Oct 12, 2023 - Health

Surprise billing arbitration is still a mess

Illustration of a crumpled paper bill atop confetti

Illustration: Natalie Peeples/Axios

Nearly two years after a surprise medical bill ban took effect, the process for settling billing disputes between insurers and providers is still mired in litigation and many cases remain unresolved.

Why it matters: Uncertainty around how providers get paid for disputed out-of-network services isn't likely to ease as multiple challenges to the Biden administration arbitration rules continue to work through the courts.

Driving the news: The Centers for Medicare and Medicaid Services last week reopened its portal for providers to submit new claims for unpaid out-of-network services to arbitration for the first time since early August.

  • Federal officials also said last week that they don't have plans to release new guidance on how insurers should calculate a key benchmark used to determine payment for a disputed bill. Officials will exercise enforcement discretion over calculations for at least six months.
  • A federal district court tossed out portions of the regulations for calculating that benchmark in August, but the Biden administration said it plans to appeal.

Catch up quick: The No Surprises Act has protected consumers against unexpected medical bills since the beginning of 2022. But figuring out how insurers should actually pay out-of-network claims has proven to be a major headache.

  • The Texas Medical Association has filed four lawsuits against the administration over different aspects of the law and its corresponding regulations.

By the numbers: Between April 15, 2022, and March 31, 2023, while the claims resolution process was underway, federal arbitrators sided with providers in about 71% of disputed claims that were resolved, according to a government update published earlier this year.

  • Claims went to arbitration nearly 14 times more than officials expected in the first year of the process. However, a survey produced by insurers this summer found that providers accepted the insurers' initial payment offer in 88% of disputes.
  • Still, radiologists, anesthesiologists and emergency department physicians — some of the specialties most frequently involvedare "very concerned about this delay in full enforcement" of the arbitration rules, five trade organizations said in a joint statement this week.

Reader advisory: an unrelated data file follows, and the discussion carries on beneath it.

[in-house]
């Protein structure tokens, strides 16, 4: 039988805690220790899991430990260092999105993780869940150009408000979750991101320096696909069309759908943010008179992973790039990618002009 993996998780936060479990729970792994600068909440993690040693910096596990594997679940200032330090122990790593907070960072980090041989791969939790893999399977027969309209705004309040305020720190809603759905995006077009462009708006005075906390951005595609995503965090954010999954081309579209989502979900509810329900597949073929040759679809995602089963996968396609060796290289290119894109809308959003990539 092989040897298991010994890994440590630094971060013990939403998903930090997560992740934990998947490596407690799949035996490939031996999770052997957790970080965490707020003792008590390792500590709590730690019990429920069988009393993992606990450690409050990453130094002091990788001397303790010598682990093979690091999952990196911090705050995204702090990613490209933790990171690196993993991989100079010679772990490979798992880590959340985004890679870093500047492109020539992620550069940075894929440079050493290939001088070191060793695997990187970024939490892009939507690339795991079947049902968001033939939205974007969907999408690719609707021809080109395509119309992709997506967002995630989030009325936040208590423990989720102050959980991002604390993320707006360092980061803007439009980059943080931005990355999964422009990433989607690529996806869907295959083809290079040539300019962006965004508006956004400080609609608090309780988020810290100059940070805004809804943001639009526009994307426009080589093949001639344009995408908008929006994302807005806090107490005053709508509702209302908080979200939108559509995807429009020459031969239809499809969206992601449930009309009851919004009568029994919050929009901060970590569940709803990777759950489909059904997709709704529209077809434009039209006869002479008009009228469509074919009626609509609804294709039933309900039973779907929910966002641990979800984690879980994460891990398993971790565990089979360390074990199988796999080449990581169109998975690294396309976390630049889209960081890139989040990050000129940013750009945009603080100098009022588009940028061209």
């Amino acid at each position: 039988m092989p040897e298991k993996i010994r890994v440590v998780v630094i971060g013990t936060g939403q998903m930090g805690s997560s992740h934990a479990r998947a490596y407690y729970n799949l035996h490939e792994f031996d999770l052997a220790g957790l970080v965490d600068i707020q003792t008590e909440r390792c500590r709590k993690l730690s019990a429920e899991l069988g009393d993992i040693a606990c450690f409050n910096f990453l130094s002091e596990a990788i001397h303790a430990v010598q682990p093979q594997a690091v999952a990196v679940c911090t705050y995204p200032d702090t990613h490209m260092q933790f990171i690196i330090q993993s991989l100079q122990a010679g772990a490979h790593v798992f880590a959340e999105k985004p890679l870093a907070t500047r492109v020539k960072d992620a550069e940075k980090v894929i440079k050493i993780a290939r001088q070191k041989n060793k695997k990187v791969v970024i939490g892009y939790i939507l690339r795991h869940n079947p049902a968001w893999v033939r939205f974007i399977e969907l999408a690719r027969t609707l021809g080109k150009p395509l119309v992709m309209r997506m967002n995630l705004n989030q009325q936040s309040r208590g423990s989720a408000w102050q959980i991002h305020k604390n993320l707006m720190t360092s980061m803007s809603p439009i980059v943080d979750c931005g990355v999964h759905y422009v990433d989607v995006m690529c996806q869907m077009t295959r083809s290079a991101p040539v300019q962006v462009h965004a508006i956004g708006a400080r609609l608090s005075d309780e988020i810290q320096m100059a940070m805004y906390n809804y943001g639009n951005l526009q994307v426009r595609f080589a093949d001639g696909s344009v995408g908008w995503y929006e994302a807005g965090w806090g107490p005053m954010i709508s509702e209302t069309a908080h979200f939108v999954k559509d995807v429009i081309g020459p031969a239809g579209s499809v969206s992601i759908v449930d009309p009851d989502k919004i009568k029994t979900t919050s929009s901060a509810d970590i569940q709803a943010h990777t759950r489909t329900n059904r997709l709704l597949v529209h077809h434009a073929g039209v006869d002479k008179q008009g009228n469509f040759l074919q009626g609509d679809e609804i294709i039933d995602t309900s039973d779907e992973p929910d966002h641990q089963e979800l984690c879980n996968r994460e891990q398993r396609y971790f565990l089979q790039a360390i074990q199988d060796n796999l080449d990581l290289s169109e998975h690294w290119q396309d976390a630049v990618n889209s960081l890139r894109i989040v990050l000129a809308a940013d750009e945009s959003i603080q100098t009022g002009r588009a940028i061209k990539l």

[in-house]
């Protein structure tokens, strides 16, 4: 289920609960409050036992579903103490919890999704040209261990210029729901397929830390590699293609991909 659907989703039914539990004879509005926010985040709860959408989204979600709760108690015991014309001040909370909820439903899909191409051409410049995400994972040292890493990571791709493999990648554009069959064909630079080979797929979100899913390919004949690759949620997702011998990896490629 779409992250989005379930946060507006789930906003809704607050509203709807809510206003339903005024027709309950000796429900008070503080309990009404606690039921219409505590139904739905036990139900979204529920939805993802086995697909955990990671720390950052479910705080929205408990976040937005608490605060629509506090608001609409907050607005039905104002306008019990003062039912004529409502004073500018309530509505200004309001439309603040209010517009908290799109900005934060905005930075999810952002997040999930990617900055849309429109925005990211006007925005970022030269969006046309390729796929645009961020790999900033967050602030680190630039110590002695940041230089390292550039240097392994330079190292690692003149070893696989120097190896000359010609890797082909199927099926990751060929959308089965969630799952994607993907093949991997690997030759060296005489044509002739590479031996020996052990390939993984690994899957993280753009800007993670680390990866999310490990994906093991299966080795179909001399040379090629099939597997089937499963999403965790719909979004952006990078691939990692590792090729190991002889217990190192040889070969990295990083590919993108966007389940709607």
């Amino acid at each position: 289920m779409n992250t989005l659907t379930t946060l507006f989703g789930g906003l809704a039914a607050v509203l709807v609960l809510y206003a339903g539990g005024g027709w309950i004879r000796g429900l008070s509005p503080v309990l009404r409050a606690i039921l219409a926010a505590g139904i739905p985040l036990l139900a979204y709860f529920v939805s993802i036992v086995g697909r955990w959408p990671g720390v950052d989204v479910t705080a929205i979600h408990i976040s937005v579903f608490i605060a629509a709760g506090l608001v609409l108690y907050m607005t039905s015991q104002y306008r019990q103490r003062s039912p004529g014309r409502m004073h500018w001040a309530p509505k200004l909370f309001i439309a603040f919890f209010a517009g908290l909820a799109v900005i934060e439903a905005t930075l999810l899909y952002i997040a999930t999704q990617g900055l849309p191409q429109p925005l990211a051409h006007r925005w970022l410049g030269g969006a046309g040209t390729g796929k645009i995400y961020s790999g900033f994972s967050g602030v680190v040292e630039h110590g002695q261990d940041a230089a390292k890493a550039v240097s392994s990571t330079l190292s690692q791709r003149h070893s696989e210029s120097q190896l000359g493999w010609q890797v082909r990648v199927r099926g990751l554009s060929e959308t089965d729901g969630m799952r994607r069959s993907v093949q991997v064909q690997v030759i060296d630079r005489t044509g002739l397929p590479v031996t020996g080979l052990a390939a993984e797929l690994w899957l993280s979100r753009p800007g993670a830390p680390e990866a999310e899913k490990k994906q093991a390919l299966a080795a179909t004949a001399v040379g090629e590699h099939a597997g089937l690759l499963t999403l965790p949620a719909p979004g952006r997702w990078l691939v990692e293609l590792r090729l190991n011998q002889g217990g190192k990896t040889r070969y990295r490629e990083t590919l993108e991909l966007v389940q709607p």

• Enforcement of insurers' compliance with surprise bill payment to providers is already lacking, and the latest federal guidance gives payers more leeway, the provider groups said.
  • Providers face "a bumpy and expensive road ahead," Jeffrey Davis, health policy director at McDermott+Consulting, wrote.

The other side: Insurers are frustrated, too. Continued lawsuits have eroded the structure around the No Surprises Act, said Adam Beck, a senior vice president at health insurance trade group AHIP.

  • "We, from the outset, said that an arbitration-based system is going to be costly, it's going to be cumbersome and it could end up increasing health care costs," he said. "And unfortunately, that's what we're seeing."
  • That said, many of insurers' challenges with the arbitration process could be solved with technical updates, Beck added. "It's not grand policymaking. Sometimes it's just adding a new drop-down menu," he said.

What we're watching: There's a good chance that some litigation over the No Surprises Act makes it all the way to the Supreme Court, Beck said.

  • In the meantime, the Biden administration's appeals over Texas court decisions on their arbitration rules will continue. Several individual court challenges over specific arbitration cases have popped up as well, noted Matthew Fiedler, senior fellow at the Brookings Schaeffer Initiative on Health Policy.
  • And while patients remain insulated from most surprise medical bills under federal law, these squabbles could have trickle-down effects.
  • The prices ultimately paid to providers after arbitration could drive up premiums, Fiedler said. The ever-changing rules being challenged in court could also lead to some incorrect cost-sharing for patients, according to Davis.
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